Over time, we learned that he lived with his mother, a widow who was disabled after repeated surgeries for cancer. They lived on their Social Security benefits in public housing two miles from the truck stop. Their Social worker, who stopped to check on him every so often, admitted they had fallen between the cracks. Money was tight, and what I paid him was probably the difference between them being able to live together and Stevie being sent to a group home. That’s why the restaurant was a gloomy place that morning last August, the first morning in three years that Stevie missed work.

He was at the Mayo Clinic in Rochester getting a new valve or something put in his heart. His social worker

said that people with Downs syndrome often had heart problems at an early age so this wasn’t unexpected, and there was a good chance he would come through the surgery in good shape and be back at work in a few months. A ripple of excitement ran through the staff later that morning when word came that he was out of surgery, in recovery, and doing fine. Frannie, head waitress, let out a war hoop and did a little dance in the aisle when she heard the good news. Belle Ringer, one of our regular trucker customers, stared at the sight of the 50-year-old grandmother of four doing a victory shimmy beside his table. Frannie blushed, smoothed her apron and shot Belle Ringer a withering look.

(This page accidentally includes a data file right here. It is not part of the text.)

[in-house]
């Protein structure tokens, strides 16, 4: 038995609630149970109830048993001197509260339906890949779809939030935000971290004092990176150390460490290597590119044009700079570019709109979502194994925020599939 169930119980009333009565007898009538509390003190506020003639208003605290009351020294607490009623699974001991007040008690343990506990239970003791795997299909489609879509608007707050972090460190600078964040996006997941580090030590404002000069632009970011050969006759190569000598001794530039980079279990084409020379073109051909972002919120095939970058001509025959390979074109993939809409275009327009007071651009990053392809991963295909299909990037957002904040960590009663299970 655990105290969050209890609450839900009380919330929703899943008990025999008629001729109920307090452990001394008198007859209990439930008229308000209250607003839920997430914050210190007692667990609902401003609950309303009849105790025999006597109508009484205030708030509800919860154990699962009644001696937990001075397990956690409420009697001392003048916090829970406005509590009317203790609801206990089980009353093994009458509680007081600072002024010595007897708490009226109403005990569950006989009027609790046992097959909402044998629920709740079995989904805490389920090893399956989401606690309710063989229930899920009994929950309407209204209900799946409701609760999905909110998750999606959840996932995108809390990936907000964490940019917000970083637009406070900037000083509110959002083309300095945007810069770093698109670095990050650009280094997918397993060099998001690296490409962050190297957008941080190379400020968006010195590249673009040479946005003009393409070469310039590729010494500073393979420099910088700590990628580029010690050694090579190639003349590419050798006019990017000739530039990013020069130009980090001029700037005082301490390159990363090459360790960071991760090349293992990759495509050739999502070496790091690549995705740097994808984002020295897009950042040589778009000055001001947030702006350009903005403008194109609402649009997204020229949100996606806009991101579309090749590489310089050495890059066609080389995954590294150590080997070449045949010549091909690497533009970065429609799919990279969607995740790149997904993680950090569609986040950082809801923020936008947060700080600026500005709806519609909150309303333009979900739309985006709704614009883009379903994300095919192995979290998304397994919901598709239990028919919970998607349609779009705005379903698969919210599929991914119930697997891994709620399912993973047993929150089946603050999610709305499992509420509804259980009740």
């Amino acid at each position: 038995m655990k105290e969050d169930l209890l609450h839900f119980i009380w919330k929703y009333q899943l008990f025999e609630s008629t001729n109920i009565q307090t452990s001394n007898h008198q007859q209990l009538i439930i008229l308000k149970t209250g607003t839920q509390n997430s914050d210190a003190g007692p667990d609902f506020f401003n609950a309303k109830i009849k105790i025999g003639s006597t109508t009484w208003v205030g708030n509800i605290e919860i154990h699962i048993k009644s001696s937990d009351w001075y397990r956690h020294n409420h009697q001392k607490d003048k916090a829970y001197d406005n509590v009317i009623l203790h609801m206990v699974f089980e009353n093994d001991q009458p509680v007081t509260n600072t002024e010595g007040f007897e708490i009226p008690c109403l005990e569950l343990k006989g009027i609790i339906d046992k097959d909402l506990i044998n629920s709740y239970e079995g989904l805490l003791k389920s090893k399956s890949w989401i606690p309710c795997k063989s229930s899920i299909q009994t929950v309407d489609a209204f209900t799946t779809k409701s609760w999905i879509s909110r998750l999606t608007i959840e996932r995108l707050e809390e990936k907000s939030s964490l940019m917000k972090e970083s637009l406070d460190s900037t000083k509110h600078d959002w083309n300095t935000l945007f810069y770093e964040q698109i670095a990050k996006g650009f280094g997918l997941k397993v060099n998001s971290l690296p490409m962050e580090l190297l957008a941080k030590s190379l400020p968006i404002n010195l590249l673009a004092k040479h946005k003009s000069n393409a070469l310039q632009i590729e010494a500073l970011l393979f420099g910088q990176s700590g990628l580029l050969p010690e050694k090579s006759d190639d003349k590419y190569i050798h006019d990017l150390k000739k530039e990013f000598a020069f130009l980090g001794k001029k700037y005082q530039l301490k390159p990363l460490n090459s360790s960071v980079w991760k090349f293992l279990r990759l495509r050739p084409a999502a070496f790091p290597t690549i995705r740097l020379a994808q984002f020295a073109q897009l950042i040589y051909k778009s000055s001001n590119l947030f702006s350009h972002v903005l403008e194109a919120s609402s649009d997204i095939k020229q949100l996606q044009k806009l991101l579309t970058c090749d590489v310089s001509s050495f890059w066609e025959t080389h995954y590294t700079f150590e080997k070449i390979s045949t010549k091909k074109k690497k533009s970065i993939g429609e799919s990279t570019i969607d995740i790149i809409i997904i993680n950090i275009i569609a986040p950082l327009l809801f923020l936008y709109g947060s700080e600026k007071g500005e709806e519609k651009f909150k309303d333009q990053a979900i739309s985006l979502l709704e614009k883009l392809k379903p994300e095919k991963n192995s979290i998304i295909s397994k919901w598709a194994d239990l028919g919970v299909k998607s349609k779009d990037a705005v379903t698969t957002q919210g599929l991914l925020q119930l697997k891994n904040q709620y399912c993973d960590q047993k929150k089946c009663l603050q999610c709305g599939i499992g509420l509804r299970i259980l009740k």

He grinned. “OK, Frannie, what was that all about?” he asked. “We just got word that Stevie is out of surgery and going to be okay.”  “I was wondering where he was. I had a new joke to tell him. What was the surgery about?” Frannie quickly told Belle Ringer and the other two drivers sitting at his booth about Stevie’s surgery, then sighed: “Yeah, I’m glad he is going to be OK” she said. “But I don’t know how he and his Mom are going to handle all the bills. From what I hear, they’re barely getting by as it is.”